The frame 15 optionally includes one or integrally-molded raised bosses 782 having hooks 784 projecting therefrom. These hooks 784 may be used in attaching the insert 14 to a folder.

For example, FIG. 8A illustrates a folder 812 similar in construction to folder 12 described above and including first, second, third, and fourth panels 836, 838, 840, and 842, respectively. The first panel 836 is shown folded over the second panel 838 and bonded thereto. Upper and lower glue tabs 868 and 870 are connected to the third panel 840 by upper and lower spines 822 and 824, respectively. A side glue tab 872, which is shown folded over and bonded to the fourth panel 842, extends from a side hinge 862. A notch 830 is formed in the side glue tab 872 and the fourth panel 842.

The upper and lower glue tabs 868 and 870 each have an opening 876 formed therein which receives the hook 784 and a portion of the boss 782 of the insert 14. In FIG. 8A, the upper glue flap 868 is in a flat position while the lower glue flap 870 is folded down against the insert 14.

As shown in FIG. 8B, the bosses 782 and hooks 784 are sized and positioned such that, when the glue flaps 868 and 870 are folded down over the insert 14, the hooks 784 will engage the openings 876 and hold the glue flaps 868 and 870 down against the insert 14. With both the upper and lower glue flaps 868 and 870 folded down, they insert 14 is retained in the proper position and orientation against the folder 812 and the glue flaps 868 and 870 are ready to have the fourth panel 842 folded over and bonded to them. This configuration may be readily assembled in an automated or semi-automated fashion with a minimum of process steps and complications.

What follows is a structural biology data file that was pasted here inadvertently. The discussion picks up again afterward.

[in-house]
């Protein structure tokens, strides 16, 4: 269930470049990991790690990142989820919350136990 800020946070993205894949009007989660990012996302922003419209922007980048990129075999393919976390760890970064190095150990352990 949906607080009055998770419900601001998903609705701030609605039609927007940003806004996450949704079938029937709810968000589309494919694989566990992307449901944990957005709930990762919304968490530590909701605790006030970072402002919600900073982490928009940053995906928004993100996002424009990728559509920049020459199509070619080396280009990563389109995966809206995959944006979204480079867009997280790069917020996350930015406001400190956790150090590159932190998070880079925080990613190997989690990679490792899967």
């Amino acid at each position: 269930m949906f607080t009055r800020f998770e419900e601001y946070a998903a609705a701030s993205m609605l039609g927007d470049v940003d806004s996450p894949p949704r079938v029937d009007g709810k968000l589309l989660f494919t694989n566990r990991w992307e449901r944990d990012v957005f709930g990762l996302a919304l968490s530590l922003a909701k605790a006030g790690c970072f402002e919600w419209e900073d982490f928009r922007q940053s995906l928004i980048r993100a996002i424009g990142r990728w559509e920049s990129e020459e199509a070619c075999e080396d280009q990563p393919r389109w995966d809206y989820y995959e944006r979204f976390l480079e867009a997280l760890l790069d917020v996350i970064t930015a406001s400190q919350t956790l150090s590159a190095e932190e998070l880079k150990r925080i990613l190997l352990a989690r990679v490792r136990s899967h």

A disc insert according to another embodiment of the invention is shown generally at 114 in FIG. 9. The insert 114 includes an integrally formed frame 115 and tray 116. A hinge 118 is likewise integrally formed with the frame 115 and tray 116, and operates to allow pivotal movement of the tray 116 relative to the frame 115. The tray 116 includes a reinforcing rim 120. An outer rim 122 extends from the reinforcing rim 120 to define a disc well 117 and a support floor 124 that both extend to a side edge 126.

Two tabs 127, 128 extend from the side edge 126 at angles generally perpendicular to the well 117 and floor 124. The tabs 127, 128 engage the fourth panel 42 when a folder 12 of the invention is wrapped around the insert 114 to provide additional rigidity to an assembled package and prevent the folder 12 from collapsing into the well 117 and damaging a disc. The well 117 is further protected by a disc keeper 130, which is disposed on the outer rim 122 and extends inwardly over the well 117 for maintaining a disc in place within the well 117.

Although the insert 114 may be utilized with any suitable storage folder or container, the insert 114 is preferably wrapped within the folder 12 in a manner identical to that described above with respect to FIGS. 3 through 7. Furthermore, while the tray 116 may have any suitable shape, the tray 116 preferably has a generally tear drop, or pear shape defined by the outer rim 122, which extends from a first end 131 of the tray 116 through a sinuous, S-shaped curve 132 that terminates at a second end 133.

Referring now to FIG. 10, the frame 115 has a floor 134 from which a pair of opposed lateral rims 136, 137, a transverse side rim 138 and outer rim segments 140, 141 extend. An inner rim 142 having a curved shape generally complimentary to that of the outer rim 122 extends from the rim segment 140 to the rim segment 141. The inner rim 142 includes an arcuate segment 144 formed with an end segment 146, which is in turn connected to the first rim segment 140.